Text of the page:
In his comment, Lucas (2013) reiterates his earlier view that there was a marked gap in the tetrapod fossil record spanning the Roadian and Wordian of the Middle Permian, which I, and others (Reisz and Laurin 2001, 2002), have opposed. His arguments are far from certain, however. He says that the uppermost tetrapod-bearing terrestrial Permian beds in Oklahoma and Texas (United States) are Early Permian in age, and that the oldest Russian tetrapod-bearing beds are post-Roadian, so leaving a temporal gap of 2–3 m.y. On the first point, his view is not accepted by the majority of researchers, although the biostratigraphic evidence is far from watertight, and on the second, he is opposed by the majority of experts.

Lucas argues first that the youngest Permian tetrapod-fossil–bearing intervals of the Chickasha, Flowerpot, and San Angelo Formations in Texas and Oklahoma are Early Permian in age because the overlying marine Blaine Formation contains Early Permian (late Leonardian) ammonites. He argues also that the San Angelo Formation contains late Leonardian fusulinids. Despite the confident assertion, however, these ages are far from uncontroversial (e.g., Reisz and Laurin, 2001, 2002). For example, the ammonoids and other cephalopods in the Blaine Formation are found also in the Road Canyon and Word Formations in the Glass Mountains, the Cherry Canyon Formation in the Guadalupe Mountains, and the Delaware Mountain Group in the Delaware Mountains; hence, Roadian and Wordian (Middle Permian; DiMichele et al., 2004). Lucas’s points about the age of the uppermost tetrapod-bearing units in North America were already refuted by Reisz and Laurin (2001, 2002), and the Middle Permian age is accepted in recent geological accounts (e.g., Sweet et al., 2012). The San Angelo Formation could indeed be latest Early Permian to earliest Middle Permian.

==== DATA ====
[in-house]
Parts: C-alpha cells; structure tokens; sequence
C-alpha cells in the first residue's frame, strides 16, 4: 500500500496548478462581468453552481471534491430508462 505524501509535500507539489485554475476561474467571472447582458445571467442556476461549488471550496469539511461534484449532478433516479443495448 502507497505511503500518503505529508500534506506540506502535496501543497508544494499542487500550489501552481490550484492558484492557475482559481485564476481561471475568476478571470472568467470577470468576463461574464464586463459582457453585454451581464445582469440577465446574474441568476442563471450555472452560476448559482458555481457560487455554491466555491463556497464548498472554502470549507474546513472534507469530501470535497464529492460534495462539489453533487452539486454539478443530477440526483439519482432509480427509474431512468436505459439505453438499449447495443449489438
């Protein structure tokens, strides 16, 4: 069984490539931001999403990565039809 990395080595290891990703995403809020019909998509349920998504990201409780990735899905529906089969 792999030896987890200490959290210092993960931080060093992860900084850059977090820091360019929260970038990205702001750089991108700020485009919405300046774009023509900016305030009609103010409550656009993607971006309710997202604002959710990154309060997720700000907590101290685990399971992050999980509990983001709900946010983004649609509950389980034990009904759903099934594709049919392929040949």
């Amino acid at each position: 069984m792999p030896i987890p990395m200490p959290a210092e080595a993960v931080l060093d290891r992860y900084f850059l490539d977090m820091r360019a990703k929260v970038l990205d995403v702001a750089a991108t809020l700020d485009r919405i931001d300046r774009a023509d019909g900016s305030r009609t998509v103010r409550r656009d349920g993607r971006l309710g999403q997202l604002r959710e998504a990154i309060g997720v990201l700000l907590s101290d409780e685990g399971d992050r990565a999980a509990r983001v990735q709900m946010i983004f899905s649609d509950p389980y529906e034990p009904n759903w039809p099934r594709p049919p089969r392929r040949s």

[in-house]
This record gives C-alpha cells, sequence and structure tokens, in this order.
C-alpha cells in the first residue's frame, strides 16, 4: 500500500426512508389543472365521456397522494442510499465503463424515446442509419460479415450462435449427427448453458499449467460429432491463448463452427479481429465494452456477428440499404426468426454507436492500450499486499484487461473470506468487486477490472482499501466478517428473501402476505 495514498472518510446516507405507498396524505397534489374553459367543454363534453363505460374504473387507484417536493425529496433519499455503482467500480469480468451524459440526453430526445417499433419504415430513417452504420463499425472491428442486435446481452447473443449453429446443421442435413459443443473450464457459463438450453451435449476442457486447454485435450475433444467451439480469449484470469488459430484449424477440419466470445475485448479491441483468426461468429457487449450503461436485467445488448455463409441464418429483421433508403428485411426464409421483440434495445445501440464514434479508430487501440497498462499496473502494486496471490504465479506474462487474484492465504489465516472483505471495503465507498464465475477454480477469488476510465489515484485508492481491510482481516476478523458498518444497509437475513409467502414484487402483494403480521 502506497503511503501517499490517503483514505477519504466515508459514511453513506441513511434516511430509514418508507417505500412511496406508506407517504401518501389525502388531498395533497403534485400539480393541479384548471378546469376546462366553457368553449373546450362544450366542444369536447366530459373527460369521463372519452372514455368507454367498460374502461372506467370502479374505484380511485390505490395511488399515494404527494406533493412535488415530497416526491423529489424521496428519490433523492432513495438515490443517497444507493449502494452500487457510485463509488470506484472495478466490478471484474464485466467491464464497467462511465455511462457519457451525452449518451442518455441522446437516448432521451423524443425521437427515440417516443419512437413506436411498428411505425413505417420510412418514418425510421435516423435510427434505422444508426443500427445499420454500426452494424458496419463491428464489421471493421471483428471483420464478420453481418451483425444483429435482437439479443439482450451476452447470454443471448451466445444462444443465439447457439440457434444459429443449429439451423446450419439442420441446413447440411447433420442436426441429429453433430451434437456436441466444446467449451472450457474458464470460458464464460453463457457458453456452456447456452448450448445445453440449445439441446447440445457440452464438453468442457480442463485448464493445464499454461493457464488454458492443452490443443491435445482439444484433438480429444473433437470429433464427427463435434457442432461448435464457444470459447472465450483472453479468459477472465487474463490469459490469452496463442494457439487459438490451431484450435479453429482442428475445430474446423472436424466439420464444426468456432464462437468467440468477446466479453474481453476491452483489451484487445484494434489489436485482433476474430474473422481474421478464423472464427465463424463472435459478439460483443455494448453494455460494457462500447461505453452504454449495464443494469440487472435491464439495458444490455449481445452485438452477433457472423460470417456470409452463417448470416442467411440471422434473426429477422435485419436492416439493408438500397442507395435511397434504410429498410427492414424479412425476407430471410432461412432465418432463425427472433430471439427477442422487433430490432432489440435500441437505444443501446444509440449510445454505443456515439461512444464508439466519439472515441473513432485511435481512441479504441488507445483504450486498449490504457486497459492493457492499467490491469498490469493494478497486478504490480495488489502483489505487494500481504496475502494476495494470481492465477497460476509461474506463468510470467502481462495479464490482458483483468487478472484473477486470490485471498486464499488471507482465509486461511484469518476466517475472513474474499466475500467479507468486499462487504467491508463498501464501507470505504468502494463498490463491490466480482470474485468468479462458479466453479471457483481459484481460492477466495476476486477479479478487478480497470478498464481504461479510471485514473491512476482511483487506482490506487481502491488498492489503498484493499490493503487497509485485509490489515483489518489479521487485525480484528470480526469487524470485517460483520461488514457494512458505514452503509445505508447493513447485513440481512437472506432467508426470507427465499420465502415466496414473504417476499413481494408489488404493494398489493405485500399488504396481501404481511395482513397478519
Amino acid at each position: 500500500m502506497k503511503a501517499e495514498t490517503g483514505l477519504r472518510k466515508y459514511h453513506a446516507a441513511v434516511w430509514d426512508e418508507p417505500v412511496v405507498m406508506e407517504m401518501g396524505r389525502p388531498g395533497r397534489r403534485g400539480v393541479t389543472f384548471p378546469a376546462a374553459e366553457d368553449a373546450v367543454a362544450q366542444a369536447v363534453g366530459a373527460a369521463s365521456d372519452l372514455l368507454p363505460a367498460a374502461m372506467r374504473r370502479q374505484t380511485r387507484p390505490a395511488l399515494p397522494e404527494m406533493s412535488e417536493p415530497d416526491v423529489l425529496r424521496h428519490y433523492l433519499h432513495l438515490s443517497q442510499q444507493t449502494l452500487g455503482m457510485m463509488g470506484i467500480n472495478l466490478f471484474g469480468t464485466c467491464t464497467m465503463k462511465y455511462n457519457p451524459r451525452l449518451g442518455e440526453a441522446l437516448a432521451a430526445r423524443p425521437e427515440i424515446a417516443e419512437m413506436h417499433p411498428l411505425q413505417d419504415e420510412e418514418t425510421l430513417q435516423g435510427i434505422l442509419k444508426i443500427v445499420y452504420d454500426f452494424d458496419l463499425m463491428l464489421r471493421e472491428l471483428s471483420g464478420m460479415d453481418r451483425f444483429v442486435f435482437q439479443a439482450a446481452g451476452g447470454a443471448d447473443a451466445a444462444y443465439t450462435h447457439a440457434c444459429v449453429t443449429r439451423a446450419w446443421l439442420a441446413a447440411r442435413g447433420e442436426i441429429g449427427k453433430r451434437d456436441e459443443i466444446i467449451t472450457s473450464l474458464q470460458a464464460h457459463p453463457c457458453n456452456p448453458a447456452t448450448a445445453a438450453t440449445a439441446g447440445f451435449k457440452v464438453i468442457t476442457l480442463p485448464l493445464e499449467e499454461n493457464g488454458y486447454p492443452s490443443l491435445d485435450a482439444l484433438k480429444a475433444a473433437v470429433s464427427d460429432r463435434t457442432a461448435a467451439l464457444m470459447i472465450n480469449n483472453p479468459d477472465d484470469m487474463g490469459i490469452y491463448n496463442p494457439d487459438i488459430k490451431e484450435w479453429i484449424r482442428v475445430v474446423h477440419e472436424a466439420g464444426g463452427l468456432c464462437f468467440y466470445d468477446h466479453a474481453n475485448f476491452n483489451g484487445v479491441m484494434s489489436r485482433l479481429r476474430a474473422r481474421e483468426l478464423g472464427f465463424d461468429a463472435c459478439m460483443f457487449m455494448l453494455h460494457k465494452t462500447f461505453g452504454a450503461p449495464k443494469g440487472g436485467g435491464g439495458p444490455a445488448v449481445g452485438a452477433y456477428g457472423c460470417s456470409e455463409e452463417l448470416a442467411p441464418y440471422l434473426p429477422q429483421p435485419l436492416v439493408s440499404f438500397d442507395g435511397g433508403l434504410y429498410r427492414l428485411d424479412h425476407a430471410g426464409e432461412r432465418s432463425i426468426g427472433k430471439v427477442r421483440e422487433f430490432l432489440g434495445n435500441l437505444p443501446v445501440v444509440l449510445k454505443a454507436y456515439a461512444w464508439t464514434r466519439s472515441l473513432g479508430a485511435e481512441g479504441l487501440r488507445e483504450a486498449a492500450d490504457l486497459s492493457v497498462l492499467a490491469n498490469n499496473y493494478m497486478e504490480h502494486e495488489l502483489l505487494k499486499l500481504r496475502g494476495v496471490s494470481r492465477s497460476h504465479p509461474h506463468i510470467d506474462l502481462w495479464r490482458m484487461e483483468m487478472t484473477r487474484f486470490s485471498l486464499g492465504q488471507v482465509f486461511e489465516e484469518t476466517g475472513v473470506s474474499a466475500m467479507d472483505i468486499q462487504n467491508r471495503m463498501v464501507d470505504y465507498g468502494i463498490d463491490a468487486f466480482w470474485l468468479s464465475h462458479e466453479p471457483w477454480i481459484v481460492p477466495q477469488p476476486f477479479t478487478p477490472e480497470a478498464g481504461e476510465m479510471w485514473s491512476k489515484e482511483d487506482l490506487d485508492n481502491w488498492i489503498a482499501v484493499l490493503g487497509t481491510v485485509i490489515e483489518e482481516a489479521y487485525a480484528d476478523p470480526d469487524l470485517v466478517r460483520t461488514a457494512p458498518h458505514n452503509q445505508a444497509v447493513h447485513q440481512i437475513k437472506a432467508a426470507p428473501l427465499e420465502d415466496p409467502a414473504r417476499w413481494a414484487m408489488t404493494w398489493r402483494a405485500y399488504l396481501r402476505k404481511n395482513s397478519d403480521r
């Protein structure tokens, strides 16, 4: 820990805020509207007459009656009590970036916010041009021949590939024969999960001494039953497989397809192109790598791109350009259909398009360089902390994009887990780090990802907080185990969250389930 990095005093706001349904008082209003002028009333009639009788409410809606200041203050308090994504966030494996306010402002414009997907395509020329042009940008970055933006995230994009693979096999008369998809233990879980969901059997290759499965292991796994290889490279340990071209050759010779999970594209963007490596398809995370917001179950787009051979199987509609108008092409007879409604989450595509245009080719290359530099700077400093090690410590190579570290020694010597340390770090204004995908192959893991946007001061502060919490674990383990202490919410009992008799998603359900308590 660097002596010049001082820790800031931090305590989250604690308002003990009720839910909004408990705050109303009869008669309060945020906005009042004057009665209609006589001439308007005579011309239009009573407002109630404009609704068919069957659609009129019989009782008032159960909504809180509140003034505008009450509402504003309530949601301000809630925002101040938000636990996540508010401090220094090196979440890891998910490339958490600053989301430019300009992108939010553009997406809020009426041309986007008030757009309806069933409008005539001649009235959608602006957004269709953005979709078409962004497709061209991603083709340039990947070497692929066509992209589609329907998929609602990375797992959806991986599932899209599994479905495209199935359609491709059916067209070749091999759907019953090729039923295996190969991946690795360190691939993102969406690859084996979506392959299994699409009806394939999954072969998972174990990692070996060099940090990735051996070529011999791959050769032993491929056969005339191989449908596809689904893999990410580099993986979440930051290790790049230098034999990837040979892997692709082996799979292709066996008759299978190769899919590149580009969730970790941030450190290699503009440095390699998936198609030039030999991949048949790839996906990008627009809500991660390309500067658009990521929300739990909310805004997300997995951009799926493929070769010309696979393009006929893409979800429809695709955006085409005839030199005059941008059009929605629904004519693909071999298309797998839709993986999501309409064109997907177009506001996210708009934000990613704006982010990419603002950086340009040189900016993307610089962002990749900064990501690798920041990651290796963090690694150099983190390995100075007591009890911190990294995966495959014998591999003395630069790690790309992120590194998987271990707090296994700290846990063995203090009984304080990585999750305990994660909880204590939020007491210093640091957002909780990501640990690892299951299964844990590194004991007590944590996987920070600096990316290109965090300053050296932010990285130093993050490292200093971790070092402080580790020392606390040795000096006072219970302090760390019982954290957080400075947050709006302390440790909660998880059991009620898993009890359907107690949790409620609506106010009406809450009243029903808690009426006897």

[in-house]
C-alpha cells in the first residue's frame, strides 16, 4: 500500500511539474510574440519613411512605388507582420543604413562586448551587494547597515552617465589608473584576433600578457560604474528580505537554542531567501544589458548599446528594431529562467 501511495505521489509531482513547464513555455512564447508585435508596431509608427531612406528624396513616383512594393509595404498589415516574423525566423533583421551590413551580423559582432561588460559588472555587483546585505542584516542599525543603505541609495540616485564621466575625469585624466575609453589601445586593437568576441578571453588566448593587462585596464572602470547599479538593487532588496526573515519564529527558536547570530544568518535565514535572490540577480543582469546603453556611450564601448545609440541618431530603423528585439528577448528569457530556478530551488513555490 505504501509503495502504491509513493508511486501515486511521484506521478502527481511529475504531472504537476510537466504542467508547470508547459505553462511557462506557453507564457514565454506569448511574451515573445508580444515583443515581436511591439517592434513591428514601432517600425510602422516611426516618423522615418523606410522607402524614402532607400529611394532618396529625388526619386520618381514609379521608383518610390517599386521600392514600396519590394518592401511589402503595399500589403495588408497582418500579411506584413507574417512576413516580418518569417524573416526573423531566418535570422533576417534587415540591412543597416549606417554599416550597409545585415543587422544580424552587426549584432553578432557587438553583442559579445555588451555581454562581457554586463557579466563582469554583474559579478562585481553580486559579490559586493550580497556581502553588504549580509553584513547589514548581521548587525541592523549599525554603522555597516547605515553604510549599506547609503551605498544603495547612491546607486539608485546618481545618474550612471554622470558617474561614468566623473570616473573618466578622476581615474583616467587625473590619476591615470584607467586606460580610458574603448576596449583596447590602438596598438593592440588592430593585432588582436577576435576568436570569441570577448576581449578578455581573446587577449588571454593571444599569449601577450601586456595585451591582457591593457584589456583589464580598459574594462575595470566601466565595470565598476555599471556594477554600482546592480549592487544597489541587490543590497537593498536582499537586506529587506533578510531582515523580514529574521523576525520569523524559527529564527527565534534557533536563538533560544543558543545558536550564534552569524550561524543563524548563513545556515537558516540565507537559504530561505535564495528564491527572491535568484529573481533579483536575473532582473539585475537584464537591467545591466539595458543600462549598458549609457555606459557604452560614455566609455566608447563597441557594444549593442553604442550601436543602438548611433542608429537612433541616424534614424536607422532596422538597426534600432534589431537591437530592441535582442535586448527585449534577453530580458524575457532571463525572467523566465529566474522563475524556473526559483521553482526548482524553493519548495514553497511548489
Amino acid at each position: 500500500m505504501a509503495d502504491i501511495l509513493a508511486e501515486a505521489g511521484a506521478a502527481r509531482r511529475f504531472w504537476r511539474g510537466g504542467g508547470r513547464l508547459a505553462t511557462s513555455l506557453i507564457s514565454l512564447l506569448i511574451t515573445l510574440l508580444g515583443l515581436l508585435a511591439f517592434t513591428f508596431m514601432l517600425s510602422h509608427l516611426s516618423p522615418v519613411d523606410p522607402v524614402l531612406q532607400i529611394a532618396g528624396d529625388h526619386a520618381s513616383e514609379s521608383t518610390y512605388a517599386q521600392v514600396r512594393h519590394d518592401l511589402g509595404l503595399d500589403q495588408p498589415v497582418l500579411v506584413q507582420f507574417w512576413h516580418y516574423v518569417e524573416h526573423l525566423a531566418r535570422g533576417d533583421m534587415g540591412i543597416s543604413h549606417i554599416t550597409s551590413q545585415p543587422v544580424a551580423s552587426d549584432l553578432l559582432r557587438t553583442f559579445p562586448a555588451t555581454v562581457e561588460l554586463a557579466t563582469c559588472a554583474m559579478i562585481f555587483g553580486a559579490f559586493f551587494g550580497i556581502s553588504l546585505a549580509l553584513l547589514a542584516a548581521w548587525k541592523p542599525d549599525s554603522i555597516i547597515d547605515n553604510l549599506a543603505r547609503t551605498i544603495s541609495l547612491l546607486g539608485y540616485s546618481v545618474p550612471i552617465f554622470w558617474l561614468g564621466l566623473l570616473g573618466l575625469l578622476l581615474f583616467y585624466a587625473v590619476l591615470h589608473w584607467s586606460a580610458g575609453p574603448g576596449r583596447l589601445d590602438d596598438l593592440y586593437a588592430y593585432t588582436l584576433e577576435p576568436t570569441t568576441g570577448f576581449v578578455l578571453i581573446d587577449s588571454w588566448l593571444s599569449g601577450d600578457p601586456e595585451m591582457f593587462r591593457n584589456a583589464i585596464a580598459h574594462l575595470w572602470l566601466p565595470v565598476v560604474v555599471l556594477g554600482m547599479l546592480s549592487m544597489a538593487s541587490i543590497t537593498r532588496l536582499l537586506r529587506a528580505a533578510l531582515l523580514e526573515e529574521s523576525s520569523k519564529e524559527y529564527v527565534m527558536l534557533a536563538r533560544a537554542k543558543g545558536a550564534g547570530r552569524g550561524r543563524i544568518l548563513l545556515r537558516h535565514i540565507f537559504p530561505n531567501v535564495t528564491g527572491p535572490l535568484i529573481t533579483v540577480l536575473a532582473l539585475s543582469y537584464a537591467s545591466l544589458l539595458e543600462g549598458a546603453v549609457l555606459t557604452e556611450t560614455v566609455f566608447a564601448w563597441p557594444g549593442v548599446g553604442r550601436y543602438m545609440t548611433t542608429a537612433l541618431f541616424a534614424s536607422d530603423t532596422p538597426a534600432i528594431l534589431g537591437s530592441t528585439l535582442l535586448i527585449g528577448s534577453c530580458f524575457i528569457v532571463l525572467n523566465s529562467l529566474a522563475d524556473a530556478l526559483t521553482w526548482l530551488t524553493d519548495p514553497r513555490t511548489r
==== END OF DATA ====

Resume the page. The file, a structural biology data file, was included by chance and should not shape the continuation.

More controversial is Lucas’ (2004, 2013) claim that the basal Russian Permian tetrapod-bearing units are late Roadian in age, whereas others have equated the Golyusherma tetrapod faunal complex with the late Kungurian and most of the Roadian, being partly Ufimian (e.g., Reisz and Laurin, 2001, 2002). There are three issues here: the age of the Ufimian, the age of the Golyusherma, and whether indeed the Golyusherma represents the oldest Russian tetrapod assemblage. The first point is widely accepted, in that the Ufimian is dated as upper Kungurian, and hence placed at the top of the Lower Permian on the basis of biostratigraphic evidence from foraminifera, ammonoids, bivalves, brachiopods, ostracodes, conodonts, insects, fishes, tetrapods, macroplants, and palynomorphs (Lozovsky et al., 2009). This is embedded in successive revisions of the international geological dating standard (Gradstein et al., 2004, 2012). Further, in these standards, and in various definitive Russian works (e.g., Leonova, 2007; Leven and Bogoslovskaya, 2006), the succeeding Kazanian stage is equated more or less precisely with the American, and international, Roadian stage in totality, not merely upper Roadian.

On the second point, equating the Golyusherma assemblage, occurring in a terrestrial, redbed succession, with marine stages is difficult, but Russian stratigraphers have always regarded the lower tens of meters of red sandy clayey rocks as Ufimian, and the remainder as lower Kazanian (Golubev, 1995, 2000). The Kazanian spans the entire Roadian, and the Baitugansk beds (not “Baitugen”) referred to by Lucas are lowest Kazanian and correlative with the basal Roadian beds of the western United States based on similarity between Pa elements of the conodont Kamagnathus and some Pa elements of Sweetina triticum from the Dry Bread Hollow site in Utah (Chernykh and Silant’ev, 2004; Leven and Bogoslovskaya, 2006).

On the third point, in fact, the Golyusherma tetrapod assemblage is not the oldest in the Russian Permian succession (Golubev, 1995, 2000). First is the Inta, dated wholly as Ufimian (i.e., Early Permian), then the Golyusherma, dated as late Ufimian to Roadian.

Hence, the Russian Permian tetrapod faunas span down to the Ufimian ( = Kungurian), with the Inta assemblage, and the succeeding Golyusherma assemblage may also include some late Ufimian elements, but certainly spans the entire Roadian to the base, on the evidence of current Russian and international stratigraphic consensus. Therefore, “Olson’s Gap” does not exist, whether the top of the North American Lower Permian redbed sequence enters the Roadian or not.